1. From another room I hear big sister teaching John something. Talking to him in that teaching way–the nice teaching voice, not the frustrated big sibling talking-down voice. I'm not listening to the content, though, and so I'm surprised to walk into the kitchen and find that she has taught John to unload the dishwasher by having him remove all the clean bowls and plates and stack them neatly on the not-freshly-mopped kitchen floor. He is obeying with rapt, sweet, little-brother attention. At the moment I appear, she is suggesting to him that he hold one dish at a time, attempt to pull to stand using the counter, and move the dish to the countertop. His voice quickly changes to frustrated, and countertop work will need more accommodations, so I stop that part of it, hopefully gently enough for them to still feel successful.
2. We have a small hallway now and it's a luxury. I'm in the kitchen, cleaning up after dinner. I hear exaggerated panting, and thumping, as John either crawl-runs or kneel-runs down the hallway and deliberately crashes himself down onto the worn living room carpet, rolling full over like a crashing car.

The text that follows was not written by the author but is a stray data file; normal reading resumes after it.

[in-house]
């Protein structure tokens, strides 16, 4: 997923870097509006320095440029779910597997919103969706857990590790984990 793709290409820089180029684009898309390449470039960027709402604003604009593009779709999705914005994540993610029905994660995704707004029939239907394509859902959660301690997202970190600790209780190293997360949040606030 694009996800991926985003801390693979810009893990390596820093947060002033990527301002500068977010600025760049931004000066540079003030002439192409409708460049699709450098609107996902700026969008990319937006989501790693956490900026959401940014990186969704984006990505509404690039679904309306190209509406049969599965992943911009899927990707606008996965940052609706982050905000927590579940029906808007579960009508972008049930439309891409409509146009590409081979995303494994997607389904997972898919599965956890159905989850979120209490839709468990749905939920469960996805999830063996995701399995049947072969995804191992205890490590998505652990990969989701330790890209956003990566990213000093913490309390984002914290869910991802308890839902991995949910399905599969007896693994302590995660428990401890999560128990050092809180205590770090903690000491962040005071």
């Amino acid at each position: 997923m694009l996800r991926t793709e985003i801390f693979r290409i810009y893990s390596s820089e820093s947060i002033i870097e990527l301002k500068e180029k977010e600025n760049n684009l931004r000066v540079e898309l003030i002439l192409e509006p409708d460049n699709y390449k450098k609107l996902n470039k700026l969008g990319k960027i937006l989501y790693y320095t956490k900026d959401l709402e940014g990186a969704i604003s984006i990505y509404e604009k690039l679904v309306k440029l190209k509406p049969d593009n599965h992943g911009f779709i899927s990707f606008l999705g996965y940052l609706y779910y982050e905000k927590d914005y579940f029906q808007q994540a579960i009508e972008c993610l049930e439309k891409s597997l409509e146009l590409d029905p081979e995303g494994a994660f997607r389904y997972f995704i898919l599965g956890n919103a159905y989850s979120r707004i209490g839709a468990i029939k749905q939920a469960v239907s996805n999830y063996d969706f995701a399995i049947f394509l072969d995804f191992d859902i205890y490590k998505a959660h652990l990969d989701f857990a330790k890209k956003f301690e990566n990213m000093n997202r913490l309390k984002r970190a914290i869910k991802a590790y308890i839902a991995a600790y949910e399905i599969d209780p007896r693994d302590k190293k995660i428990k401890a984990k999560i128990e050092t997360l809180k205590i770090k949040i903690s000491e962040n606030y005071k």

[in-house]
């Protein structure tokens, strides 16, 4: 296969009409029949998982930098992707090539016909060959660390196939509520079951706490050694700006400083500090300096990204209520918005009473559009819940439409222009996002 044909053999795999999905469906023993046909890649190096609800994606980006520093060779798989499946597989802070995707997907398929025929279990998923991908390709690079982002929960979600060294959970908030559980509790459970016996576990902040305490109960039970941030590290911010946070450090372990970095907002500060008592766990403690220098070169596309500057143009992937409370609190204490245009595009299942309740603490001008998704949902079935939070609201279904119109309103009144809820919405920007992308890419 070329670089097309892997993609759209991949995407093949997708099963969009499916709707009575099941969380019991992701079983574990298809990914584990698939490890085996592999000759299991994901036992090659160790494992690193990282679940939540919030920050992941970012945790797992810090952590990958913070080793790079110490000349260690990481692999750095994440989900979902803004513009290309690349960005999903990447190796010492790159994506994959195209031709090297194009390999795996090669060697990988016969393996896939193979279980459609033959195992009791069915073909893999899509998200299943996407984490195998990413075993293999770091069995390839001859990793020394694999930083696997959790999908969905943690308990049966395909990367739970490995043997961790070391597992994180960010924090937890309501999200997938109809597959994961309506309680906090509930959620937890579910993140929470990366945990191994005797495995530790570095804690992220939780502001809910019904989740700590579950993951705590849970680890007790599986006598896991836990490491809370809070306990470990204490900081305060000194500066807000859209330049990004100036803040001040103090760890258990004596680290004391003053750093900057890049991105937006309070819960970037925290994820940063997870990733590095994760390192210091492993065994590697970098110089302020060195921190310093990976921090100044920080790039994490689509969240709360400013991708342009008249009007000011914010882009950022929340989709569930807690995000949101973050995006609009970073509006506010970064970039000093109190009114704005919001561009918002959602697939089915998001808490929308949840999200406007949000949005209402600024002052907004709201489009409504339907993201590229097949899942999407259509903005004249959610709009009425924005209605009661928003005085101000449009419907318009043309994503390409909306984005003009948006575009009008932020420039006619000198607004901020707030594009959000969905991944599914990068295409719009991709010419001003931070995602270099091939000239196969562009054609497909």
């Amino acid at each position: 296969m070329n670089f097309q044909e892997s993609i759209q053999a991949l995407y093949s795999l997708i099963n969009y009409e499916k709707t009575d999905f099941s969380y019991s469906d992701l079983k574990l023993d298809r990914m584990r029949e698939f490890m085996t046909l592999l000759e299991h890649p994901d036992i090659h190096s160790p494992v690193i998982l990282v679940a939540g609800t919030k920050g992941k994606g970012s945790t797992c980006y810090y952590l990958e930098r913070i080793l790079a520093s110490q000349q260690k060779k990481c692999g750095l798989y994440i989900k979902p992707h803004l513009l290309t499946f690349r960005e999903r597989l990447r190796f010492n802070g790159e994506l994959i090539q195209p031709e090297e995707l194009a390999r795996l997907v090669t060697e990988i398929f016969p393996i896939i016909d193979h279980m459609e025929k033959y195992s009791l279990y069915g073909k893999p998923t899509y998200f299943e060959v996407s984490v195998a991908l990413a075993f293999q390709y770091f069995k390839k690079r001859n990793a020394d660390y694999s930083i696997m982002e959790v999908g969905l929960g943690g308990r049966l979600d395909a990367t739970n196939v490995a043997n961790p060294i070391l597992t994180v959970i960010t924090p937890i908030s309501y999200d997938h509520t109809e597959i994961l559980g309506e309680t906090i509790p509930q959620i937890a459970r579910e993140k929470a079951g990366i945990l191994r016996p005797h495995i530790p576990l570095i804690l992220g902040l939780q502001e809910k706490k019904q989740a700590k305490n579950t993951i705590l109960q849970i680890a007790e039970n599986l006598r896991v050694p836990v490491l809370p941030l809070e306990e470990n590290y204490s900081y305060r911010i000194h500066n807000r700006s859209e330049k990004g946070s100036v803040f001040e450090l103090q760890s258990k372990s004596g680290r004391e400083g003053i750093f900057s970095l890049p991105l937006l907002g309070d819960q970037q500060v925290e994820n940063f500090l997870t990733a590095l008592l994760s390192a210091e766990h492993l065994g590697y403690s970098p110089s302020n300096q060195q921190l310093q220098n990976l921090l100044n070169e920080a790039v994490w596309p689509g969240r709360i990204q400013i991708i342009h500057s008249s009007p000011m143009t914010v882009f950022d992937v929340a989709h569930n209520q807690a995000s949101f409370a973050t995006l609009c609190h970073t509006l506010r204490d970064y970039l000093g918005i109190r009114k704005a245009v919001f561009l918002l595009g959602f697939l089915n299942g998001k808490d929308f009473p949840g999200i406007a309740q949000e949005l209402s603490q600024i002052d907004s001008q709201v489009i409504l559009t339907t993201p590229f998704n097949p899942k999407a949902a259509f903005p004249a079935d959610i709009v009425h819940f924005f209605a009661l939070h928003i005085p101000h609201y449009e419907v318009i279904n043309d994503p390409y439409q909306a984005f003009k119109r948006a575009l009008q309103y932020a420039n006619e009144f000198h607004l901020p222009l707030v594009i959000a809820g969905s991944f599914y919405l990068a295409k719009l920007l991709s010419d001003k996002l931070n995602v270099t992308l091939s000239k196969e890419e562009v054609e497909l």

"Mommy, did you hear someone running?" he asks expectantly, now only panting realistically. He is lying happily on his back, looking up at the ceiling of what he will probably always imagine to be a vast living room.
"Yes, who could that have been?"
"It was meeee!"
"You were running and crashing down on the floor!"
"Yes, well I have to go. I'm going to go back and open the closet door and spin in the chair that turns around and then I'm going to Run Down the Hallway!" He takes off again.
Wow. This infant about whom a non-leg doctor wrote "I think this young man may have cerebral palsy. He has quite a hip thrust" before the other doctors guessed. Who could not get himself into a sitting position at 13 months old. This boy who at two would spend an hour at a time throwing a huge pile of blocks systematically across the room and then back to the other side, repeatedly. Who was grunting (though with good conversational timing) rather than talking at three and a half.
But this is five and a half. Yes, well, he has to go.
3. John finished the school day today with a scrape on his cheekbone. He got hit with a ball in the outdoor playhouse. I already know that he cried and got ice put on his face. We talk about what happened.
"I got hit with a basketball."
"Was it big and orange?"
"No, it had black pentagons on it."
"Oh, you got hit with a soccer ball."
"Noooo! Eric did it!"
(Oops, corrected too strongly.) "What happened next?"
"Miz A picked me up and said 'Let's go take a water break' and took me out of the white house."
(Conversation about how much water they drank.)
"What did you do then?"
"We went back in the house and Miz A said, 'John's back!'"